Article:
Glucose is sugar that is an important energy source in living organisms and is a component of many carbohydrates. Most of the food we eat is turned into glucose for our bodies to use for energy. The pancreas, an organ that lies near the stomach, makes a hormone called insulin to help glucose get into the cells of our bodies so it can be used for energy. Diabetes is a disease in which blood glucose levels are above normal. For those with diabetes, their body either doesn’t make enough insulin or can’t use its own insulin as well as it should. These issues causes sugar to build up in the blood and can be very dangerous to one’s health.
Diabetes can cause serious health complications including heart disease, blindness, kidney failure, and circulation problems that can lead to lower-extremity amputations. Diabetes is the seventh leading cause of death in the United States.
People who think they might have diabetes must visit a physician for diagnosis. They might have some or none of the following symptoms:
- Frequent urination
- Excessive thirst
- Unexplained weight loss
- Extreme hunger
- Sudden vision changes
- Tingling or numbness in hands or feet
- Feeling very tired much of the time
- Very dry skin
- Sores that are slow to heal
- More infections than usual.
The two most common types of diabetes are Type 1 and Type 2.
Type 1 diabetes, which was previously called insulin-dependent diabetes mellitus (IDDM) or juvenile-onset diabetes, accounts for only about 5% of all diagnosed cases of diabetes. People with Type 1 diabetes cannot make enough insulin to regulate the glucose in their bodies. Risk factors for developing Type 1 diabetes include autoimmune issues, genetics, and environmental factors.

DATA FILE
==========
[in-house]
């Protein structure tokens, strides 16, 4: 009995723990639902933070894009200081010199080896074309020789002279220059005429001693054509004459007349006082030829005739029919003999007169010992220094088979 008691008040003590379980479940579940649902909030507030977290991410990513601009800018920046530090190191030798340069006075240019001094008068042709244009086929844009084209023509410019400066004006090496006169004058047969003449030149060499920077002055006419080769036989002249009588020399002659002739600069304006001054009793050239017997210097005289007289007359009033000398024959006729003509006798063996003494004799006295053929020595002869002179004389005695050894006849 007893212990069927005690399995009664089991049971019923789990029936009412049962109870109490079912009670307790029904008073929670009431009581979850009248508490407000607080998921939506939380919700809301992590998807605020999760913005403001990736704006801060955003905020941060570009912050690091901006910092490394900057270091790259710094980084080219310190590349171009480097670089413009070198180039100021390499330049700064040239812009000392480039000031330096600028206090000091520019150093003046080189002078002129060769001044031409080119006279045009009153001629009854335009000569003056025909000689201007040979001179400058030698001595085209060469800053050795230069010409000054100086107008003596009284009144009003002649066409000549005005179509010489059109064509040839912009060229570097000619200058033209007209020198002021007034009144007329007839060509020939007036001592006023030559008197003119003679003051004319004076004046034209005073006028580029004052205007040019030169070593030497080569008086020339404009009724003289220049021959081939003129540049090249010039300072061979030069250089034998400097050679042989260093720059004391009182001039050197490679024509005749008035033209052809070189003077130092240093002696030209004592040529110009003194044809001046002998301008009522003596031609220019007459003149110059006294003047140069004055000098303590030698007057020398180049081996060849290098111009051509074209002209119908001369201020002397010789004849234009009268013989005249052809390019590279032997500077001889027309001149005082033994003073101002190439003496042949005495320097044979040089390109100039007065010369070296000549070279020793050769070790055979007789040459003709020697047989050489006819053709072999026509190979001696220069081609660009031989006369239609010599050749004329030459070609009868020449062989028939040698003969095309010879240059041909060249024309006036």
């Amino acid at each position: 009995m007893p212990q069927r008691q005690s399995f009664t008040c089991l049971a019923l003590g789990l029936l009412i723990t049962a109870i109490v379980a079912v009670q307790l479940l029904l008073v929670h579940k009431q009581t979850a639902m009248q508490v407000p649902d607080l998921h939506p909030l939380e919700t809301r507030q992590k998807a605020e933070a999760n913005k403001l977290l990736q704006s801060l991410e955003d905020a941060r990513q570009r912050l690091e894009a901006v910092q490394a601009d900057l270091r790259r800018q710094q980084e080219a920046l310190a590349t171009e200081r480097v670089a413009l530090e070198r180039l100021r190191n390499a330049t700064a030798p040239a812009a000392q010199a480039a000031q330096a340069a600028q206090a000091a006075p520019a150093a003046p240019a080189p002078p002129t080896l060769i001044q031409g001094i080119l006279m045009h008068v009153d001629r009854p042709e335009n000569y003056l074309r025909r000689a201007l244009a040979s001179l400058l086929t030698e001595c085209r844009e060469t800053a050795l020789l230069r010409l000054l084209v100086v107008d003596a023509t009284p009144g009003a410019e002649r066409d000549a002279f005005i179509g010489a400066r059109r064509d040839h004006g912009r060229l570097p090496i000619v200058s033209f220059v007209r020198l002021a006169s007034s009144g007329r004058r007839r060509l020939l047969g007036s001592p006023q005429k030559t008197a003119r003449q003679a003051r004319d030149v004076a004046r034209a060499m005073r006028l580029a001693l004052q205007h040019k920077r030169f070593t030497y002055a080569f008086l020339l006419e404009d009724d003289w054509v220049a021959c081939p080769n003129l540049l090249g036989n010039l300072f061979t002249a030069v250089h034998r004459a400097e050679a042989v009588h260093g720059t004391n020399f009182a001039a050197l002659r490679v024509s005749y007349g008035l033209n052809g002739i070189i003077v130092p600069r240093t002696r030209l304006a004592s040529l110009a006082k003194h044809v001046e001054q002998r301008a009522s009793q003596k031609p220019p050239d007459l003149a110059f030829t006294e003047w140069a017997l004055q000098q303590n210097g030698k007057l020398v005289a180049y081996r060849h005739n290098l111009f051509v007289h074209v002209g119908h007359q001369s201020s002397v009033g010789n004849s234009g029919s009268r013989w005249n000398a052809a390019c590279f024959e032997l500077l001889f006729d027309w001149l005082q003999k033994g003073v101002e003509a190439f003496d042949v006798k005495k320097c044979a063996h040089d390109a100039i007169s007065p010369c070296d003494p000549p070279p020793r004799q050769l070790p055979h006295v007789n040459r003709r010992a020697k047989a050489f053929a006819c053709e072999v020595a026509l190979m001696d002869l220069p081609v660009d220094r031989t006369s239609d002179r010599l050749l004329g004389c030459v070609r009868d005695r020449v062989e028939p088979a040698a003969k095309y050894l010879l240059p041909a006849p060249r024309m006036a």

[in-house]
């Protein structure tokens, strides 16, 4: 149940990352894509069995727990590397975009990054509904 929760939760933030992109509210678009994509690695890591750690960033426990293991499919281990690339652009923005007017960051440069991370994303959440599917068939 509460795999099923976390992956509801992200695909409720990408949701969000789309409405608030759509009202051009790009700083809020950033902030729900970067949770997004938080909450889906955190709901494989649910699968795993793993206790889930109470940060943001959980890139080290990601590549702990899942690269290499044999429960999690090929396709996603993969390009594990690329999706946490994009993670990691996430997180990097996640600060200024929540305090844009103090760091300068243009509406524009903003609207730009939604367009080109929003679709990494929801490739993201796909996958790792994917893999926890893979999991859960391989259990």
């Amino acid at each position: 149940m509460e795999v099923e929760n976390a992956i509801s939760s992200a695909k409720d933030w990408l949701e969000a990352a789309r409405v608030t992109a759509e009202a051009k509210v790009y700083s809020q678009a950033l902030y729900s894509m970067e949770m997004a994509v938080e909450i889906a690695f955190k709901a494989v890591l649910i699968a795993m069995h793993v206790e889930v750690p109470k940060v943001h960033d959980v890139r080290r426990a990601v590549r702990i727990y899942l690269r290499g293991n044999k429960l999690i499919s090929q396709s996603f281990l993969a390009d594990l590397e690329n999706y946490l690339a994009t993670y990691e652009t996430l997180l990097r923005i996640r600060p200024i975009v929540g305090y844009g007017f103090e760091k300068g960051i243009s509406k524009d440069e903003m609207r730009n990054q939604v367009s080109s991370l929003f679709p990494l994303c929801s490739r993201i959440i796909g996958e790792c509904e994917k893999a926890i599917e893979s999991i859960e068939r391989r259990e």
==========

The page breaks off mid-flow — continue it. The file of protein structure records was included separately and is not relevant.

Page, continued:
Type 2 diabetes, often referred to as non-insulin-dependent diabetes or adult-onset diabetes, may account for about 90% to 95% of all diagnosed cases. Type 2 diabetics cannot use insulin properly. Risk factors for Type 2 diabetes include older age, obesity, family history of diabetes, impaired glucose tolerance, physical inactivity, and race/ethnicity. African Americans, Hispanic/Latino Americans, American Indians, and some Asian Americans and Pacific Islanders are at particularly high risk for Type 2 diabetes.
Simply stated, once glucose is released into the blood stream, the body either uses it for movement or stores it. When the body releases more glucose than it is using, insulin kicks in as a mediator. By improving body mass (i.e. improving muscle tone) and increasing aerobic exercise, muscle-glucose uptake can be improved. This has been shown in numerous studies. Therefore, strength training and aerobic exercise are important parts of an exercise program to control or prevent any type of diabetes.
A major federally funded study, entitled the Diabetes Prevention Program (DPP), followed 3,234 people who were at high risk for diabetes. They were randomly assigned to different groups. The group who exercised 150 minutes per week had a 58% drop in diabetic risk than any other group in the study, including those taking prescription drugs.
The findings showed that people can delay and possibly prevent the disease by losing a small amount of weight (5 to 7 % of total body weight) through 30 minutes of physical activity 5 days per week and healthier eating. This is fantastic news for anyone who is either diabetic or prediabetic.